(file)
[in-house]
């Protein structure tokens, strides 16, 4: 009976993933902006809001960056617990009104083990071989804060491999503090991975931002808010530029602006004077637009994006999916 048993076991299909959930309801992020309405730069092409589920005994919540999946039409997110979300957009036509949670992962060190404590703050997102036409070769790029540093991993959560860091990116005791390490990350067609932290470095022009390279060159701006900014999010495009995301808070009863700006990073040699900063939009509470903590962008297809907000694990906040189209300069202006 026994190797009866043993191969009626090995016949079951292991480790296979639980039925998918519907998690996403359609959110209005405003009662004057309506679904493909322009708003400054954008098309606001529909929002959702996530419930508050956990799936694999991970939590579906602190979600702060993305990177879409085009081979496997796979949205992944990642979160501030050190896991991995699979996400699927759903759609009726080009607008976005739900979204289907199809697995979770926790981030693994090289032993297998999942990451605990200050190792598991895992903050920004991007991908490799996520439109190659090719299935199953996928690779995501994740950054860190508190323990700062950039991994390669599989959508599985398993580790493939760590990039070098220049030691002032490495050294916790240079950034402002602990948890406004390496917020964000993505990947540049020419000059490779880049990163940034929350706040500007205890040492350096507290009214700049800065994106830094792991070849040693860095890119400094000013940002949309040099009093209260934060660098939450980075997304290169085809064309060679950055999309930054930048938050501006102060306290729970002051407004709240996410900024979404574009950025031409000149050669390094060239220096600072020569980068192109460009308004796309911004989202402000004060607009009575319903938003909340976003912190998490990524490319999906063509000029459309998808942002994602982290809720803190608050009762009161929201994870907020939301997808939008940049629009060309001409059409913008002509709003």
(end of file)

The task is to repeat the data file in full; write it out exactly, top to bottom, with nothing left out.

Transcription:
[in-house]
């Protein structure tokens, strides 16, 4: 009976993933902006809001960056617990009104083990071989804060491999503090991975931002808010530029602006004077637009994006999916 048993076991299909959930309801992020309405730069092409589920005994919540999946039409997110979300957009036509949670992962060190404590703050997102036409070769790029540093991993959560860091990116005791390490990350067609932290470095022009390279060159701006900014999010495009995301808070009863700006990073040699900063939009509470903590962008297809907000694990906040189209300069202006 026994190797009866043993191969009626090995016949079951292991480790296979639980039925998918519907998690996403359609959110209005405003009662004057309506679904493909322009708003400054954008098309606001529909929002959702996530419930508050956990799936694999991970939590579906602190979600702060993305990177879409085009081979496997796979949205992944990642979160501030050190896991991995699979996400699927759903759609009726080009607008976005739900979204289907199809697995979770926790981030693994090289032993297998999942990451605990200050190792598991895992903050920004991007991908490799996520439109190659090719299935199953996928690779995501994740950054860190508190323990700062950039991994390669599989959508599985398993580790493939760590990039070098220049030691002032490495050294916790240079950034402002602990948890406004390496917020964000993505990947540049020419000059490779880049990163940034929350706040500007205890040492350096507290009214700049800065994106830094792991070849040693860095890119400094000013940002949309040099009093209260934060660098939450980075997304290169085809064309060679950055999309930054930048938050501006102060306290729970002051407004709240996410900024979404574009950025031409000149050669390094060239220096600072020569980068192109460009308004796309911004989202402000004060607009009575319903938003909340976003912190998490990524490319999906063509000029459309998808942002994602982290809720803190608050009762009161929201994870907020939301997808939008940049629009060309001409059409913008002509709003």